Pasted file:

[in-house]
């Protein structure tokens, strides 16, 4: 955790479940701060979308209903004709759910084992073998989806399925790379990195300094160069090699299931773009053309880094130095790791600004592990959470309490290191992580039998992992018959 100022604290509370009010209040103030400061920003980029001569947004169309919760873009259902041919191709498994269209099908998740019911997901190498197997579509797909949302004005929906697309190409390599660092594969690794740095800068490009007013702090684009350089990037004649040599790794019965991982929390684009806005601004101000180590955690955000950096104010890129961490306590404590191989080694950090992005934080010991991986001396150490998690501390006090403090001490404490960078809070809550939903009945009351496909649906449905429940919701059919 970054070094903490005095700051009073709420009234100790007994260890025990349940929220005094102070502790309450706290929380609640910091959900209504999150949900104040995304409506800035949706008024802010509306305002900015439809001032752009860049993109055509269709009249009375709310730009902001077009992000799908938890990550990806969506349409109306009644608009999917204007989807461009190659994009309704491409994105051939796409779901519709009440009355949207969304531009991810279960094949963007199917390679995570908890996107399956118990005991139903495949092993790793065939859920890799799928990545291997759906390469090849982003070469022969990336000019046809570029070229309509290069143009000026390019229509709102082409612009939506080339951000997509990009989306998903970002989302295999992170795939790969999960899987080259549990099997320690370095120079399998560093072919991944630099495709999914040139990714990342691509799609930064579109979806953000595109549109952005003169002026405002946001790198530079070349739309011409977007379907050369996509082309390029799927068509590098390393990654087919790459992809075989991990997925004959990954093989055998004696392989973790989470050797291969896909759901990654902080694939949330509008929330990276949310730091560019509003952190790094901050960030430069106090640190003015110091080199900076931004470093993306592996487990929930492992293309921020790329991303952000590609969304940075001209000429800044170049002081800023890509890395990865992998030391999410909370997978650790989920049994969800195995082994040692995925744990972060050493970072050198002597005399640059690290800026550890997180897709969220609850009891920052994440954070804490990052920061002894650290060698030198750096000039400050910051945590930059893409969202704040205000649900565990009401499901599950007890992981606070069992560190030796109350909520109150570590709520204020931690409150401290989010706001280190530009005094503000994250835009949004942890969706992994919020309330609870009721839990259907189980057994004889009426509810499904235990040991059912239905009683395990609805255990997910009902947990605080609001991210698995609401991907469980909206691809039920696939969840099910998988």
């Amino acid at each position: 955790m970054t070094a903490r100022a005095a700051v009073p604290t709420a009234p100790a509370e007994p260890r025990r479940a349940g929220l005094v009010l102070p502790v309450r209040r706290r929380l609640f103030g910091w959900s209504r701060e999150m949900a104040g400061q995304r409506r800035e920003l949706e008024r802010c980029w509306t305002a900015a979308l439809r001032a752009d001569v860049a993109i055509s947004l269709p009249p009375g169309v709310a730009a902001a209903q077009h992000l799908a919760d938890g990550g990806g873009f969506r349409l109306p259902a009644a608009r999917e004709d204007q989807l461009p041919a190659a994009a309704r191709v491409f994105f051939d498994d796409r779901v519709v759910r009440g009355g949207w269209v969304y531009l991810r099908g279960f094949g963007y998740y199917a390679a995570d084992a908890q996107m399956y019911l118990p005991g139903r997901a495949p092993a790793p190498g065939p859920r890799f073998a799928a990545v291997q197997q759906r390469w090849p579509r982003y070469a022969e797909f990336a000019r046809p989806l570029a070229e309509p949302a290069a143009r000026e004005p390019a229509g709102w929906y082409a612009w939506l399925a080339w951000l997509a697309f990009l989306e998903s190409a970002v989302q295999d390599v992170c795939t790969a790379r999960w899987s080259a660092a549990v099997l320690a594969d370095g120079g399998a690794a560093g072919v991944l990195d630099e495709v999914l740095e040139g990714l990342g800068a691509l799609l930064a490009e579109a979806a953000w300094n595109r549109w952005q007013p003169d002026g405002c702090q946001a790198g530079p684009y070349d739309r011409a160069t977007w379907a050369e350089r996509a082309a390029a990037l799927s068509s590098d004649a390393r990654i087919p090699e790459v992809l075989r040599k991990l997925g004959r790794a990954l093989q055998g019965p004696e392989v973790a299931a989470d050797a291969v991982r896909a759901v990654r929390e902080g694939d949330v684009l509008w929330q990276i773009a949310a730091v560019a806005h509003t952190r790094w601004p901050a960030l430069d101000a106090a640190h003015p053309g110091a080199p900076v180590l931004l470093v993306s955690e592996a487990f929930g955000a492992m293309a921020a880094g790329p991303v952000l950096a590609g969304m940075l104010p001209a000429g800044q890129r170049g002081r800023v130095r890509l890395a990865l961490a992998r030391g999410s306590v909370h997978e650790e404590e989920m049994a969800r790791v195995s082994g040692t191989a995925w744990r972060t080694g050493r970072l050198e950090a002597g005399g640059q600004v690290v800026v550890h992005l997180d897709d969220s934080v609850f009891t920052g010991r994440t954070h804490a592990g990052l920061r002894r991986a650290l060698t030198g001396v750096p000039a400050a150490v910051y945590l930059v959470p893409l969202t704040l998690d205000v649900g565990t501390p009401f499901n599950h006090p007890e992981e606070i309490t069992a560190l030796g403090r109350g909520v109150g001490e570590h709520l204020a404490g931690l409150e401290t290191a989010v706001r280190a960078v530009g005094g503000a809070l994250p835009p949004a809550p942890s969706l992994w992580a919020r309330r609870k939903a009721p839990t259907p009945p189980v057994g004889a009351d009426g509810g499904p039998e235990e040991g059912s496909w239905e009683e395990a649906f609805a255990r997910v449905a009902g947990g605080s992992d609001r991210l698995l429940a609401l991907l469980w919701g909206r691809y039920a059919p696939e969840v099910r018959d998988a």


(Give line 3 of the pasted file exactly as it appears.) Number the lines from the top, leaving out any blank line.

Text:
């Amino acid at each position: 955790m970054t070094a903490r100022a005095a700051v009073p604290t709420a009234p100790a509370e007994p260890r025990r479940a349940g929220l005094v009010l102070p502790v309450r209040r706290r929380l609640f103030g910091w959900s209504r701060e999150m949900a104040g400061q995304r409506r800035e920003l949706e008024r802010c980029w509306t305002a900015a979308l439809r001032a752009d001569v860049a993109i055509s947004l269709p009249p009375g169309v709310a730009a902001a209903q077009h992000l799908a919760d938890g990550g990806g873009f969506r349409l109306p259902a009644a608009r999917e004709d204007q989807l461009p041919a190659a994009a309704r191709v491409f994105f051939d498994d796409r779901v519709v759910r009440g009355g949207w269209v969304y531009l991810r099908g279960f094949g963007y998740y199917a390679a995570d084992a908890q996107m399956y019911l118990p005991g139903r997901a495949p092993a790793p190498g065939p859920r890799f073998a799928a990545v291997q197997q759906r390469w090849p579509r982003y070469a022969e797909f990336a000019r046809p989806l570029a070229e309509p949302a290069a143009r000026e004005p390019a229509g709102w929906y082409a612009w939506l399925a080339w951000l997509a697309f990009l989306e998903s190409a970002v989302q295999d390599v992170c795939t790969a790379r999960w899987s080259a660092a549990v099997l320690a594969d370095g120079g399998a690794a560093g072919v991944l990195d630099e495709v999914l740095e040139g990714l990342g800068a691509l799609l930064a490009e579109a979806a953000w300094n595109r549109w952005q007013p003169d002026g405002c702090q946001a790198g530079p684009y070349d739309r011409a160069t977007w379907a050369e350089r996509a082309a390029a990037l799927s068509s590098d004649a390393r990654i087919p090699e790459v992809l075989r040599k991990l997925g004959r790794a990954l093989q055998g019965p004696e392989v973790a299931a989470d050797a291969v991982r896909a759901v990654r929390e902080g694939d949330v684009l509008w929330q990276i773009a949310a730091v560019a806005h509003t952190r790094w601004p901050a960030l430069d101000a106090a640190h003015p053309g110091a080199p900076v180590l931004l470093v993306s955690e592996a487990f929930g955000a492992m293309a921020a880094g790329p991303v952000l950096a590609g969304m940075l104010p001209a000429g800044q890129r170049g002081r800023v130095r890509l890395a990865l961490a992998r030391g999410s306590v909370h997978e650790e404590e989920m049994a969800r790791v195995s082994g040692t191989a995925w744990r972060t080694g050493r970072l050198e950090a002597g005399g640059q600004v690290v800026v550890h992005l997180d897709d969220s934080v609850f009891t920052g010991r994440t954070h804490a592990g990052l920061r002894r991986a650290l060698t030198g001396v750096p000039a400050a150490v910051y945590l930059v959470p893409l969202t704040l998690d205000v649900g565990t501390p009401f499901n599950h006090p007890e992981e606070i309490t069992a560190l030796g403090r109350g909520v109150g001490e570590h709520l204020a404490g931690l409150e401290t290191a989010v706001r280190a960078v530009g005094g503000a809070l994250p835009p949004a809550p942890s969706l992994w992580a919020r309330r609870k939903a009721p839990t259907p009945p189980v057994g004889a009351d009426g509810g499904p039998e235990e040991g059912s496909w239905e009683e395990a649906f609805a255990r997910v449905a009902g947990g605080s992992d609001r991210l698995l429940a609401l991907l469980w919701g909206r691809y039920a059919p696939e969840v099910r018959d998988a």